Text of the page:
Immigration law is very different from normal civil and criminal law. It is administrative law, under the U.S. Department of Justice. Immigration Courts are not under the federal (or state) judiciary, and immigration court judges are employees of the Justice Department.
In addition, to the Justice Department, both the Department of Homeland Security and the Department of State are heavily involved in administration of immigration law.
ICE (the immigration police), CBP (the border patrol), and the USCIS which handles all applications and petitions citizenship, immigration from foreign countries, and for legalization of certain undocumented immigrants living in the United States, are all under the Department of Homeland Security.
The Department of State, which is responsible for issuing all visas, depends in many cases on approval of an application or petition by the USCIS before issuing a visa. In case of employment-based immigration, the Department of Labor is heavily involved.
Immigration law is not criminal law, and immigrants have none of the constitutional rights of defendents in criminal court. In fact, persons arrested (by ICE, the immigration police) and placed in "removal" (deportation) proceedings have no right to an attorney, no right to remain silent, and no presumption of innocence. (Yes, immigrants do have other rights, like freedom of speech and freedom of religion.)
The only issue in immigration court is whether or not to deport the immigrant. There are only two ways an undocumented immigrant in immigration court can avoid deportation: administrative closure which provides temporary protection and a possible work permit, and a "remedy" that will lead to legal status through a green card (such as adjustment of status).
Immigration judges are controlled by the Justice Department, and last year the Attorney General, Jeff Sessions, decided to change long-standing practices involving asylum and administrative closure that now make it even more difficult for persons in immigration court to escape deportation.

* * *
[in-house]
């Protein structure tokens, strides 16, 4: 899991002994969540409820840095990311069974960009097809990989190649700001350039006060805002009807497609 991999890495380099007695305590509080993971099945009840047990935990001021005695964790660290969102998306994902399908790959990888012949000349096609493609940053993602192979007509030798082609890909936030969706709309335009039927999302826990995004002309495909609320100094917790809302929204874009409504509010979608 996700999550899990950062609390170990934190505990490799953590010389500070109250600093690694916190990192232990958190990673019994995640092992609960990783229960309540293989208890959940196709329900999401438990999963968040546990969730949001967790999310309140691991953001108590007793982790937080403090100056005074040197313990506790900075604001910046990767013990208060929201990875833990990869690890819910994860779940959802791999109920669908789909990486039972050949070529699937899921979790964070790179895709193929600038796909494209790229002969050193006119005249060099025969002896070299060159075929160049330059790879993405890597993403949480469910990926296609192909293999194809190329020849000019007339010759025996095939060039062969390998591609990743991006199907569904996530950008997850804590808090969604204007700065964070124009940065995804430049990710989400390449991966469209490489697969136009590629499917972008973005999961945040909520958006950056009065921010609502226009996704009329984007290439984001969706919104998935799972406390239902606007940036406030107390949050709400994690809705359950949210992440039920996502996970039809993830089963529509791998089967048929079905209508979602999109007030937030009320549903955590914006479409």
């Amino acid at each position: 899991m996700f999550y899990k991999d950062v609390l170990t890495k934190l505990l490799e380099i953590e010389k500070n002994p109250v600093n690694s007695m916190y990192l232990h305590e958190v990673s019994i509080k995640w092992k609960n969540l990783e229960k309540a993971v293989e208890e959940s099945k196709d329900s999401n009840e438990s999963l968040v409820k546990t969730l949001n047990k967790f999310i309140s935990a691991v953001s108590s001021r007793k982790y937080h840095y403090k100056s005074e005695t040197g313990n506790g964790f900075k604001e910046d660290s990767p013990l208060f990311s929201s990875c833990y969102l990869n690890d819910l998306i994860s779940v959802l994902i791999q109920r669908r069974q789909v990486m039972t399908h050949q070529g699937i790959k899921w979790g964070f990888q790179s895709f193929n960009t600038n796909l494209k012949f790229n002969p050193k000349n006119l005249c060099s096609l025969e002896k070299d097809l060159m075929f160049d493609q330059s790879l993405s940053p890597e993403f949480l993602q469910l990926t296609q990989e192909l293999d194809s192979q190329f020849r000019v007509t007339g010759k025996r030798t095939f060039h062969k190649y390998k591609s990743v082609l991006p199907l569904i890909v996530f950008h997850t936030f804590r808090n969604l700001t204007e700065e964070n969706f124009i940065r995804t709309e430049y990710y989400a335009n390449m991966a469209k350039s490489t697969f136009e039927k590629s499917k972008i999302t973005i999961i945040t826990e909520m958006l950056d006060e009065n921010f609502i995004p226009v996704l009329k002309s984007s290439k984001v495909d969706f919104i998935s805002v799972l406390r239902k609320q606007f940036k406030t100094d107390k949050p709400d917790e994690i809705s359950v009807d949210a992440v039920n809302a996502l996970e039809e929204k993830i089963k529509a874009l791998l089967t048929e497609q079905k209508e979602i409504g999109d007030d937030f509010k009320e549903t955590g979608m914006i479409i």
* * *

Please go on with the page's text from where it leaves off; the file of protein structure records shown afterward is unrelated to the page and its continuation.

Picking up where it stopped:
In addition, the policy of giving low-cost immigration bonds to immigrants arrested by ICE has ended, and most immigrants are sent to an ICE detention center where they will be held until their court hearing. An immigration judge at the detention center may hold a bond hearing, but bonds are often more than $10,000 and many detained immigrants are unable to raise the money. Many others are not even eligible for bond. At ICE detention centers deportation hearings are held in about two months and well over 90% of immigrants are deported.
The few immigrants that do escape deportation generally do so by approval of the same kind of applications and petitions that provide a path to legality for immigrants who are not in immigrations court. Thus it is definitely in an undocumented immigrant's interest while free to thoroughly investigate the possibilities of legalization rather than waiting until a possible ICE arrest and a hearing in immigration court. Prevention is the key to avoiding deportation since the chances of beating deportation once arrested and placed in immigration court are very small.
Prevention Through an Application to the USCIS
Under the current administration very few persons who are in removal proceedings escape deportation. Prevention is by far the best course of action for an undocumented who has not been arrested and sent to immigratin court. It is important that every undocumented immigrant determine if he or she qualifies for a path to a green card--or at least a means to get some kind of protected status. The various paths to a green card are applied for by submitting application forms or petitions to the United States Citizenship and Immigration Service (the USCIS) which is part of the Department of Homeland Security. The main legal work done by IMPORTA for undocumented immigrants consists of analyzing the possibilities for qualifying for a green card (becoming a legal permanent resident or LPR), and then providing legal representation for an application or petition if the immigrant qualifies. For more information on these applications and petitions go to Services
Only Two Organizations in Santa Barbara County Have Accredited Representatives Authorized to Practice Immigration Law: IMPORTA and Immigrant Hope
Here is the Justice Department's On-line Listing:
Who Is Authorized to
Practice Immigration Law?
There are just two categories of persons authorized to practice immigration law on a regular basis: 1. lawyers who are a member of at least U.S. one state or territorial bar association; and 2. "Accredited Representives" who work for a "recognized" nonprofit organization. The authorization for non-lawyer Accredite Representatives to practice immigratin law is found in the Code of Federal Regulations (CFR): 8 CFR § 292.2 a)(4):